In other words, smart contracts are basically lines of code that execute a specific function once certain conditions are met. The code usually follows "if... then..." statements that trigger predetermined and predictable actions.
For example, an online shop may implement a smart contract that ensures that “if payment is received, then products are delivered” - which would make the whole process more efficient and less prone to human error.
Although smart contracts became popular in the context of blockchain and cryptocurrencies, the concept was first described by American cryptographer Nick Szabo in 1994, many years before the creation of Bitcoin.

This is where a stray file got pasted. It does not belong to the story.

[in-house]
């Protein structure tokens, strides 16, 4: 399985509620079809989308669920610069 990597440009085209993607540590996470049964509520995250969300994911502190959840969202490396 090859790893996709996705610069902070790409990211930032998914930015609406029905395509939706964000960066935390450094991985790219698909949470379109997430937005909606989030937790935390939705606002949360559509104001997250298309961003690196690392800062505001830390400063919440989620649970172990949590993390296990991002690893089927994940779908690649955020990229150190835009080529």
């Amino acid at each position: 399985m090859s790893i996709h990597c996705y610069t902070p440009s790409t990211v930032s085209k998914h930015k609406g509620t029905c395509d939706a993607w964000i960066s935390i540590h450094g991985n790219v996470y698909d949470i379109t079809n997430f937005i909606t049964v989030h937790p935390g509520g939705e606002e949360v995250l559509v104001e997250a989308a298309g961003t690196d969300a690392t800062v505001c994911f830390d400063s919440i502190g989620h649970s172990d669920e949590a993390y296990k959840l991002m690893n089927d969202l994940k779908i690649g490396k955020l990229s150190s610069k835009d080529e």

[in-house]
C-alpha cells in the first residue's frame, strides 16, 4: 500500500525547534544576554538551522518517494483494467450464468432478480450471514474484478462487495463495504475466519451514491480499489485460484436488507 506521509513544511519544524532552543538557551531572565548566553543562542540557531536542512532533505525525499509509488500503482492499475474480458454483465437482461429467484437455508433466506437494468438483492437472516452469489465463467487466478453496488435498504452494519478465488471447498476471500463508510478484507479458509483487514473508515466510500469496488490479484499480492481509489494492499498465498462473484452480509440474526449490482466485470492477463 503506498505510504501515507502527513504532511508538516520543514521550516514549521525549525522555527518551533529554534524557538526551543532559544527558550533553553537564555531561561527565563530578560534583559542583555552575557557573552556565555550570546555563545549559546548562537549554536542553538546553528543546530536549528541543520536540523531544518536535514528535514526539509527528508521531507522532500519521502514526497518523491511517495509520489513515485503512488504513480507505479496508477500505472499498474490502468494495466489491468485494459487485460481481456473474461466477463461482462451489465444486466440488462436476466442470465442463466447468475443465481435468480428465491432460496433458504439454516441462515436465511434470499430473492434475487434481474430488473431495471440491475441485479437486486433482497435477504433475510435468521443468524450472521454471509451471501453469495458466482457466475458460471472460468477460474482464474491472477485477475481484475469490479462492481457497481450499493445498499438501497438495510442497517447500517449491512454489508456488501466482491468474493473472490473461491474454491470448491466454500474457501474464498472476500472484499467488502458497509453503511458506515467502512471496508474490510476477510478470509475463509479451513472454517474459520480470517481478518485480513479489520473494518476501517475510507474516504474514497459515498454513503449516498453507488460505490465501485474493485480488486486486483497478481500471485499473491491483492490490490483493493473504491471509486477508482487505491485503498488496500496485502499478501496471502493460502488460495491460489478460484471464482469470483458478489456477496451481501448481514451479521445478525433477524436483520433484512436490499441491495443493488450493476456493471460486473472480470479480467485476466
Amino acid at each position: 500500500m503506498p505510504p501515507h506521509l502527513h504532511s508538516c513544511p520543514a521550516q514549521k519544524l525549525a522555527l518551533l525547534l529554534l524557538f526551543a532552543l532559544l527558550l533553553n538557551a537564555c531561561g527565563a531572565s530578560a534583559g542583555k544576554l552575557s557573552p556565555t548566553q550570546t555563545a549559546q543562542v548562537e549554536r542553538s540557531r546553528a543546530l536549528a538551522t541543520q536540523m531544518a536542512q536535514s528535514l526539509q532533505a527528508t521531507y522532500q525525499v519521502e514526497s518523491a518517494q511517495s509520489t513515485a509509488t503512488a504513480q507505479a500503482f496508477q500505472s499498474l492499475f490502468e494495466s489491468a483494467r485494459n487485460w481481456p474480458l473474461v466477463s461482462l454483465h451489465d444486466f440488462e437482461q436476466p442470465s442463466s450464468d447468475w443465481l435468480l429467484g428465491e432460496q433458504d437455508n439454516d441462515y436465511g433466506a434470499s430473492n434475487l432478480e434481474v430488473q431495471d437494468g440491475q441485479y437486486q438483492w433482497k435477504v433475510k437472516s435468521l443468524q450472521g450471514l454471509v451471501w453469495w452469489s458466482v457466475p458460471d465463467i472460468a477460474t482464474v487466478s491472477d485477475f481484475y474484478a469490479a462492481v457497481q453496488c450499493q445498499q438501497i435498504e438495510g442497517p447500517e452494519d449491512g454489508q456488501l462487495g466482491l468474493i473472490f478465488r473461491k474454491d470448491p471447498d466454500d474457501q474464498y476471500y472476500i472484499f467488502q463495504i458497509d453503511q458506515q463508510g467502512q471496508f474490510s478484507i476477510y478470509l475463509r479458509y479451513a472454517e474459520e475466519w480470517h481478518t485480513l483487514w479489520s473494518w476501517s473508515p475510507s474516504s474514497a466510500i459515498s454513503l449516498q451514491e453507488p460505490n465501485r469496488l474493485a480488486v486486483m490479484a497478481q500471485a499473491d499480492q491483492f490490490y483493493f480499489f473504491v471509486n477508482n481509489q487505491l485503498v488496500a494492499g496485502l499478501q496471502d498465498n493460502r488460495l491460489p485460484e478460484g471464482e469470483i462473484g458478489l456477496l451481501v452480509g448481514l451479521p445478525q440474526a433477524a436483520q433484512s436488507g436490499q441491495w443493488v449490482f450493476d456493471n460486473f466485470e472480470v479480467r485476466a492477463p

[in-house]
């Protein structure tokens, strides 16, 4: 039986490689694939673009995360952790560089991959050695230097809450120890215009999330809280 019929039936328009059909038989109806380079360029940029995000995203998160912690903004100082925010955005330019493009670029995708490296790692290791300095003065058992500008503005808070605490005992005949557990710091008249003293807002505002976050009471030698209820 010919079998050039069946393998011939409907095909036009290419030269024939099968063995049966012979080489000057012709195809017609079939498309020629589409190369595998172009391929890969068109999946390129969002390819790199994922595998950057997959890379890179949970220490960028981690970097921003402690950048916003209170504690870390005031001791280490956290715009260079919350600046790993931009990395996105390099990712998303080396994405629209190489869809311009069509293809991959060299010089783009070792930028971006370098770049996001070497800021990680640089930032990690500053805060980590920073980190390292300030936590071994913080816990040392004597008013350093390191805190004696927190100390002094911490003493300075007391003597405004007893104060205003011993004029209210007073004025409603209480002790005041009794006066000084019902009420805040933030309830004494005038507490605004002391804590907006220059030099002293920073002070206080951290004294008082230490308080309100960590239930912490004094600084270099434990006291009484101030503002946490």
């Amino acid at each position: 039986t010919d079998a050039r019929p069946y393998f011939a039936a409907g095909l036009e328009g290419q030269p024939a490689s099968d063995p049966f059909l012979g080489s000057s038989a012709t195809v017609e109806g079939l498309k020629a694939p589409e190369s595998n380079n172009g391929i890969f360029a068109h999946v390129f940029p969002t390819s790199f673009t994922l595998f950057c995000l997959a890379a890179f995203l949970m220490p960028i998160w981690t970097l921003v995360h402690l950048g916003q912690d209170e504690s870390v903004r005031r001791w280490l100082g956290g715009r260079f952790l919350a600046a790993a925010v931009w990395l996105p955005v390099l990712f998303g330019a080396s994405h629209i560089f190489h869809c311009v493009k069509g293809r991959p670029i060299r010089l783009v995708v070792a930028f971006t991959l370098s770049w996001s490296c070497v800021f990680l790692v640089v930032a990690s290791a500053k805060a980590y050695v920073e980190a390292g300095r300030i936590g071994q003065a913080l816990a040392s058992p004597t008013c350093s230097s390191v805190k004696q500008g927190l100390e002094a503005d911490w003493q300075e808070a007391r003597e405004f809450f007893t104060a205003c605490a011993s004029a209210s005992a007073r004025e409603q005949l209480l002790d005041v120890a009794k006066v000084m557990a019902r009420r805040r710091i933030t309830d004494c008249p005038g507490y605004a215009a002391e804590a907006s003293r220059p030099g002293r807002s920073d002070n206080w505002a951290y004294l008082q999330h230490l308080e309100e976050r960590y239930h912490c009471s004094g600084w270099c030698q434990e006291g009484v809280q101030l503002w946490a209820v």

Another area in which smart contracts are suitable is the financial services industry. For instance, the technology may be used to automate the clearing and settlement of trades, the payment of bond coupons, or even the calculation and payout of insurance claims.
Despite their obvious applications in finance, smart contracts are versatile enough to apply to practically any industry in which funds, digital assets, or any kind of digital information need to be transferred between parties. The equipment leasing industry, for instance, has made extensive real-world use of these contracts to make lease agreements more efficient.
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